My Ralph Lauren Polo Shirt: Perhaps re-imagined and derivative but in the 1990’s a Ralph Polo shirt with its little polo-player logo was very good short hand for who you were. It continues to come in a range of amazing colours and if anything I suspect they are now cut even a little fuller than they once were. They are hard wearing and a great accompaniment to summer time short. I am very fond of them even it is only a rare sight to see me on a horse – with or without a polo stick in my hand.

Your Ralph Lauren Polo Shirt: Share your love for these fabulous shirts here….

Photo from Ralph Lauren with grateful thanks

 

 

Levi‘s 501

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501’s were seen as work-wear for much of its first sixty years being rechristened ‘blue jeans’ in the 1950’s.

Jacob Davis, a tailor, was approached by a workman’s wife asking for a stronger pair of trousers. He sought a solution to pocket and fly tearing experienced by workers using his denim trousers by applying copper rivets to the stress points of the garment. He then went in search of a partner to help make these early examples.

Levi Strauss was a dry goods vender who had sold Jacob the denim he needed for his early samples. They joined forces and the production which following its the grant of Patent on 20th May 1873  for “waist overalls” heralded a massive success.

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In 1886 the Two Horse leather patch was first used and added to the overalls.  In 1890 the Patent passed into the Public Domian, meaning the company lost their exclusive over riveted denim. As a result the company introduced the “501” as the definitive version of their denim work “waist overalls”, with copper rivets and the Two Horse leather and later the “leather-like” patch.

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By 1936 the Red Tab appeared. These ingenious and other design elements have ensured that Levi Strauss have been able to seek protection for their design against cynical copying. The company spend million of dollars annually protecting their Intellectual Property Rights.

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Always at the heart of youth culture, the universal appeal stems from its integrity, a loyalty to the original design, the highest quality denim and sturdy manufacture.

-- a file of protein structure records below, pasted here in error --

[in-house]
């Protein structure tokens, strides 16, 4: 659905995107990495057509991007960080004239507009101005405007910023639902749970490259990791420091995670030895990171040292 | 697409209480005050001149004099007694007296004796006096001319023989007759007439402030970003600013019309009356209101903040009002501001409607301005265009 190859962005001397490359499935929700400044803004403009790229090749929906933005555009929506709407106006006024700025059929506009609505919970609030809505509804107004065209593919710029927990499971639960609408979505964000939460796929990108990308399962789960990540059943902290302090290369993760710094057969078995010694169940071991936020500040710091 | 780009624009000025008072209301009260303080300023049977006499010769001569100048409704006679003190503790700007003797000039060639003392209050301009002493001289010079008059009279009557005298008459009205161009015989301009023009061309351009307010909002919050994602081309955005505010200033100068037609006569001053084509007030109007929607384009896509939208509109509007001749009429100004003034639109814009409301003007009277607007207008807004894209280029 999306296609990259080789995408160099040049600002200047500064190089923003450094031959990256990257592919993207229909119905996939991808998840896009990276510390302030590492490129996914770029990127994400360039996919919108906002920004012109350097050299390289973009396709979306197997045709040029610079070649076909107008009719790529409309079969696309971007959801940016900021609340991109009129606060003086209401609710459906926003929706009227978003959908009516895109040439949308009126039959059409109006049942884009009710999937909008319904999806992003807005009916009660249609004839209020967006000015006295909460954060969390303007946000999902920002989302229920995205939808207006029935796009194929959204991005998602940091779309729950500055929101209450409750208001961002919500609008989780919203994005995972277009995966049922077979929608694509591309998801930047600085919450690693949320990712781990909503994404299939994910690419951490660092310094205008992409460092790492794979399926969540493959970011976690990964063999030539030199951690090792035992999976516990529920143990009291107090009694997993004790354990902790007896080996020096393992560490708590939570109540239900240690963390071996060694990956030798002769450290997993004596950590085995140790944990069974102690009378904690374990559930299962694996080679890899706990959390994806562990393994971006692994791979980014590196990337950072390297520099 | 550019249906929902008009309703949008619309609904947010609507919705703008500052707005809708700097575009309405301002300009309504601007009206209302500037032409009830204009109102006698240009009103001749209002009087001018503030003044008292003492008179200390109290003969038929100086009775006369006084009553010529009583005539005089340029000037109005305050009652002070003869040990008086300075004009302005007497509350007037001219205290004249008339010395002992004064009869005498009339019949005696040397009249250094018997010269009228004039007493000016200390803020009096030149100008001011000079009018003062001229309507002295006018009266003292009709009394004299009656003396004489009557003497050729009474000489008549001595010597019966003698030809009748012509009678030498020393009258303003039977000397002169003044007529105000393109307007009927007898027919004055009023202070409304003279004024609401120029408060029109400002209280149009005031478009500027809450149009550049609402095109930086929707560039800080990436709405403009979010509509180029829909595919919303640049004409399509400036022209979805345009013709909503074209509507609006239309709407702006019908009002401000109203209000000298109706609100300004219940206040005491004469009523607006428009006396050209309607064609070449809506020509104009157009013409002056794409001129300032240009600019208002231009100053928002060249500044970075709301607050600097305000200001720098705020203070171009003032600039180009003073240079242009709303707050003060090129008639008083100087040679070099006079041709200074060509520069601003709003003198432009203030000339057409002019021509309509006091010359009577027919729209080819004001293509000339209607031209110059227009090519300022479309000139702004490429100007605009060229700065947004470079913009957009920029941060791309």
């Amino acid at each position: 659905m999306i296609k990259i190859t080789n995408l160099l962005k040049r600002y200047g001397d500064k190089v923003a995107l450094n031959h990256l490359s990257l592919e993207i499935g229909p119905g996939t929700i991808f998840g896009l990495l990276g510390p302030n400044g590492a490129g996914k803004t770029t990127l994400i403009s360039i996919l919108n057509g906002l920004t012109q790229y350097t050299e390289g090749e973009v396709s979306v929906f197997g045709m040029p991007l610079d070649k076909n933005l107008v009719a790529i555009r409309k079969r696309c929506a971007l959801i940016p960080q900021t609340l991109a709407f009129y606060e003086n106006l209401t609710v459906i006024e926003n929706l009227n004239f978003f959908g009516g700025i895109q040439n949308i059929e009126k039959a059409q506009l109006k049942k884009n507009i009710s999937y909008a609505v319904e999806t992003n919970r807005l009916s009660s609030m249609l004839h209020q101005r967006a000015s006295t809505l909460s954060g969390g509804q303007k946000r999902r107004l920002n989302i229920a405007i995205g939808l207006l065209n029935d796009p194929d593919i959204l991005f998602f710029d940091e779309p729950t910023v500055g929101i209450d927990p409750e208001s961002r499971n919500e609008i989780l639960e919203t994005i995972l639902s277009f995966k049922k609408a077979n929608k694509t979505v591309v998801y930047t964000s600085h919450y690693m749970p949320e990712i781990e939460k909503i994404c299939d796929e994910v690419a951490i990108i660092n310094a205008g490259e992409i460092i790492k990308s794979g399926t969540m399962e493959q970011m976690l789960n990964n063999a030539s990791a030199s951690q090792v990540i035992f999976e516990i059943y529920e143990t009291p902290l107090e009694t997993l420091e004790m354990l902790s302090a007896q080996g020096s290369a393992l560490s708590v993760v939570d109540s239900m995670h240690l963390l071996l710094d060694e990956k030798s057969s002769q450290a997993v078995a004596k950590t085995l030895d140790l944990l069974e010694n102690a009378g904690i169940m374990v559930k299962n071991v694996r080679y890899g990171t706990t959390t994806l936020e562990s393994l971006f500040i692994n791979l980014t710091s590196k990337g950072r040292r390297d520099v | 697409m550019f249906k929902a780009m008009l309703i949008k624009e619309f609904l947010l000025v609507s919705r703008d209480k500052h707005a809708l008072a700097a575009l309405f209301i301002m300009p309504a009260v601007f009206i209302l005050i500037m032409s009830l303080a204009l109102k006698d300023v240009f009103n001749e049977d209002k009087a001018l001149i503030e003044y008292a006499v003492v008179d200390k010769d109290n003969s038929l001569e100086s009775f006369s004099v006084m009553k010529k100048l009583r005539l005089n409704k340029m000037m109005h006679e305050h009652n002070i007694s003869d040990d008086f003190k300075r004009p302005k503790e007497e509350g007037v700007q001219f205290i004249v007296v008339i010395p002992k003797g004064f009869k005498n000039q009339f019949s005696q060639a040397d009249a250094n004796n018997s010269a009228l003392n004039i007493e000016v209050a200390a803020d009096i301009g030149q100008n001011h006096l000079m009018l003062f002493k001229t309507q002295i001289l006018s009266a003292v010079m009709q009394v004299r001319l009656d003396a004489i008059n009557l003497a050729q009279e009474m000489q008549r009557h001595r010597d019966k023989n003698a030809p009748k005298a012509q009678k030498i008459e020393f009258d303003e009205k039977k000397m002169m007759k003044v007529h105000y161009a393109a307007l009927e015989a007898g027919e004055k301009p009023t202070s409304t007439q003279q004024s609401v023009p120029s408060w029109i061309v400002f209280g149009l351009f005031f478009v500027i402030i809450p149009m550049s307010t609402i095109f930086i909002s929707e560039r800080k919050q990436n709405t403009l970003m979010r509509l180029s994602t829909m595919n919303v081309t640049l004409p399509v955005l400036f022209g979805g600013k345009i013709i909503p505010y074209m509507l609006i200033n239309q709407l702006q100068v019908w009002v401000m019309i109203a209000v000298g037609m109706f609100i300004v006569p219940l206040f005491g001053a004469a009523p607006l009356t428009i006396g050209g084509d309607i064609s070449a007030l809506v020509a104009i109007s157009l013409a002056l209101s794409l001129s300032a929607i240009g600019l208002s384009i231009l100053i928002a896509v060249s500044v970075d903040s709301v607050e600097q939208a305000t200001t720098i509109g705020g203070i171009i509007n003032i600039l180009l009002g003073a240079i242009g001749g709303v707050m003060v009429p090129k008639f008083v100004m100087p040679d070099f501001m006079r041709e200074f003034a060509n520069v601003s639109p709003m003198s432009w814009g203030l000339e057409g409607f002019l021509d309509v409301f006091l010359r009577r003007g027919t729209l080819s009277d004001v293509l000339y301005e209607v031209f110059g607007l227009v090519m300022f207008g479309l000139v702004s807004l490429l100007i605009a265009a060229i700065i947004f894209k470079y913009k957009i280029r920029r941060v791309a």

I have loved Levi’s jeans since a teenager. Whilst the waist band may have expanded – and indeed contracted on various occasions due to mad cabbage soup diets etc – I have been through zip-fly, yellow label and 360 degrees back to red-label button-fly 501.

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They are simply my favourite jeans that have seen me through endless concerts and music festivals. Dylan at Blackbush in 1977 (that included sleeping on Waterloo Station concourse due to a missed last train), to Glastonbury mud-caked, U2 and the Rolling Stones at Wembley to Mumford and Sons at Benicassim they have simply been more than a wardrobe anchor.

Today they combine perfectly with classic shoes, an Argentinian woven belt and a great shirt and/or jacket – depending on the season – for London creative business meetings. Less Revolution and more Evolution my 501s – and I now have several favourite pairs – are still beautifully made, ooze classic iconic style and are, above all, hugely dependable.

Would you like a pair of Levis 501? Click this AMAZON link to buy your own iconic jeans click the Amazon link below the image: 

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Levi’s 501 Original Fit Men’s Jeans, Blue (Onewash), 34W x 30L

The essential Argentinian belt can also be added here by clicking the Amazon link below the image – make sure you get the right length!

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Carlos Diaz Mens Womens Unisex Argentinian Brown Leather Embroidered Polo Belt (85 cm/ 32-34 Inches)

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Photo by Levi Strauss